With its zero-carbon emissions, nuclear power has a new ally: environmentalists
IN HIS State of the Union Address on January 27, US President Barack Obama shocked many of his supporters - and quite a few of his opponents - when he came out in favor of nuclear energy.
The president said, "[T]o create more... clean energy jobs, we need more production, more efficiency, more incentives. And that means building a new generation of safe, clean nuclear power plants in this country."
Later, Carol Browner, assistant to the president for energy and climate change, emphasized, "As the world moves to tackle climate change and diversify our national energy portfolio, nuclear energy will play a vital role."
While environmental groups like Friends of the Earth consider the Obama plan a betrayal, and have called the president's statements "a kick in the gut," others once on the environmental vanguard have started to rethink their positions.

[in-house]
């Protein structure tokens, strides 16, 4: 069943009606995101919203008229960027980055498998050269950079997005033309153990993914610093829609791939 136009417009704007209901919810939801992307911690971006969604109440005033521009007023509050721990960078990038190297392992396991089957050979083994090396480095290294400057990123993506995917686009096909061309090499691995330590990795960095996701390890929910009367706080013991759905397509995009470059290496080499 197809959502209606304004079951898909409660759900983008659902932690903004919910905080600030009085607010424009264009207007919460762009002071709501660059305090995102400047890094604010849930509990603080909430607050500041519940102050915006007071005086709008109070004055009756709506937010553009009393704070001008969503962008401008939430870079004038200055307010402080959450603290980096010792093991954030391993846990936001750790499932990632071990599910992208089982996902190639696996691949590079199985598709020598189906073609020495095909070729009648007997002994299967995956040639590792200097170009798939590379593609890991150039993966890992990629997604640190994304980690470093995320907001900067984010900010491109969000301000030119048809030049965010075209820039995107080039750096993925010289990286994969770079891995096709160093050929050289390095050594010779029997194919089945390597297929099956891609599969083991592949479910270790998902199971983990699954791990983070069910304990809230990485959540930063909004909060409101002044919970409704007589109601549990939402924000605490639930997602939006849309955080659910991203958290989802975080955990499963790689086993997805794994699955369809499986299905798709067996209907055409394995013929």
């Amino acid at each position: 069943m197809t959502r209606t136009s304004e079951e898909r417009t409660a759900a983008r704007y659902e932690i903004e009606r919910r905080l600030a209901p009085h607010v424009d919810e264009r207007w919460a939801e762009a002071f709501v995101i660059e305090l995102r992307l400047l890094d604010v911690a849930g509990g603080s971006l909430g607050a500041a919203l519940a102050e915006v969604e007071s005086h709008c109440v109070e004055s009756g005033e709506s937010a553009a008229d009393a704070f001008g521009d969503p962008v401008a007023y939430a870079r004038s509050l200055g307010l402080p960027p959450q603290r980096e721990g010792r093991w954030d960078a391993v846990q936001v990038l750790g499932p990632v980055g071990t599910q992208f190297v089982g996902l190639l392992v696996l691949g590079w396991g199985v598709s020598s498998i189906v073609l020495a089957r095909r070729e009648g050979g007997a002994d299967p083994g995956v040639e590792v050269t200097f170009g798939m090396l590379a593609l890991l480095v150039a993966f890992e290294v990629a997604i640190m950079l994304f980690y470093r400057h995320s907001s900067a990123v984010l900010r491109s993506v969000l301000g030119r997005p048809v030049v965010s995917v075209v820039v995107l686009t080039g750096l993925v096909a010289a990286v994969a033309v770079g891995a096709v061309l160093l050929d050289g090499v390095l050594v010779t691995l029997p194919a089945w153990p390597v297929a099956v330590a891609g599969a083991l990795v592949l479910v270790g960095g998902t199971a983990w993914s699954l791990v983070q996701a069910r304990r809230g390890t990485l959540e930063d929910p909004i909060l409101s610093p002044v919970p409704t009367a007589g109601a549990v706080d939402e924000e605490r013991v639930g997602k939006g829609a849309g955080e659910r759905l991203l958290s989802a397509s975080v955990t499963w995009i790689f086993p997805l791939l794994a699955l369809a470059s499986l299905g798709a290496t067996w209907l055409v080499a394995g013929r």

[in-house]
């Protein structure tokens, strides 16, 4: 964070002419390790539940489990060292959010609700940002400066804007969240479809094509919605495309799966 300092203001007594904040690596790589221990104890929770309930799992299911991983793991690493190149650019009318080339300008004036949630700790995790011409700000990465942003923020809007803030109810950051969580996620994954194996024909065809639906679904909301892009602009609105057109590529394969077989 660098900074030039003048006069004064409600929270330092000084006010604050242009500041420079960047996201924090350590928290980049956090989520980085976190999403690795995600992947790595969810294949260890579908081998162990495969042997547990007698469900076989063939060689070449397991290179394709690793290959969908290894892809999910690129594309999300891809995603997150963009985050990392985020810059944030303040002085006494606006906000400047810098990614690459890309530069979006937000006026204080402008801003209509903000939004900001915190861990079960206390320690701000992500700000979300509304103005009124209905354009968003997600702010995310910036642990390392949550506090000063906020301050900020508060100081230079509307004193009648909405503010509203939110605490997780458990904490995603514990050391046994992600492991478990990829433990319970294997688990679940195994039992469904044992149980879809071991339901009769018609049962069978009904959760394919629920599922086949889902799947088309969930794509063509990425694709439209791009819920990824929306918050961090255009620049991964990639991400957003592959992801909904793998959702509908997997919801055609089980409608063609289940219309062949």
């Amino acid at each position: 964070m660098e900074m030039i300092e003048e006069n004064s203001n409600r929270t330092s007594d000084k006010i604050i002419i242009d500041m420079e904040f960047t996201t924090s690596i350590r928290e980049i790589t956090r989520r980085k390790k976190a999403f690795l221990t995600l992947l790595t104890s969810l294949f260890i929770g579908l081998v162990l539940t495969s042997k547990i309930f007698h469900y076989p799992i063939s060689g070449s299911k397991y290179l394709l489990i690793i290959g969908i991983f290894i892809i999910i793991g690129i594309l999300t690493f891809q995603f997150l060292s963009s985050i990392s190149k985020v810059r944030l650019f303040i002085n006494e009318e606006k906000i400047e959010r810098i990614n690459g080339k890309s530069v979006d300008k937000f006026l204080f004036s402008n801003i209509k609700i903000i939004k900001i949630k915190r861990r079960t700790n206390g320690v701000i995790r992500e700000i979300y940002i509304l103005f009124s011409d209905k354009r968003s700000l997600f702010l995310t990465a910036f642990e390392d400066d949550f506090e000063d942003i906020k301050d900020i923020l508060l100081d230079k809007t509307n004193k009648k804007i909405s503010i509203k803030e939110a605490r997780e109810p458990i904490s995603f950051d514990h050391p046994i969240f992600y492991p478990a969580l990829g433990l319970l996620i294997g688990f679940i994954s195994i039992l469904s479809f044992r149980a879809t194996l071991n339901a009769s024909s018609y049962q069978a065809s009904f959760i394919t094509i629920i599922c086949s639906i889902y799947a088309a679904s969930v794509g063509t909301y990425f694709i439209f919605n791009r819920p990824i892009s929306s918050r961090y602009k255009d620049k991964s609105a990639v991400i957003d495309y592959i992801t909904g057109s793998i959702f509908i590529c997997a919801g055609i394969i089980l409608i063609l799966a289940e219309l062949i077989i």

Stewart Brand, a creator of the counterculture handbook, The Whole Earth Catalog, has relinquished his anti-nuke past: In his new book, Whole Earth Discipline: An Ecopragmatist Manifesto, Brand comes out in favor of nuclear energy, and writes, "Radiation from nuclear energy has not killed a single American."
Similarly, Daniel Kessler, senior press officer for Greenpeace, writes, "Many environmentalists are against nuclear power because of waste problems, safety issues and the idea that money spent on nuclear is better spent on renewables like wind and solar. Maybe so, but the drive to reduce global warming emissions is enough incentive for some to overlook nuclear's shortcomings and give it another try."
The last nuclear power plant to be activated in the US was turned on 1996, and Henry Sokolski, executive director of the Nonproliferation Policy Education Center, tells The Christian Science Monitor, "It's ironic, but Obama could end up being the biggest pro-nuclear power president since Dwight Eisenhower."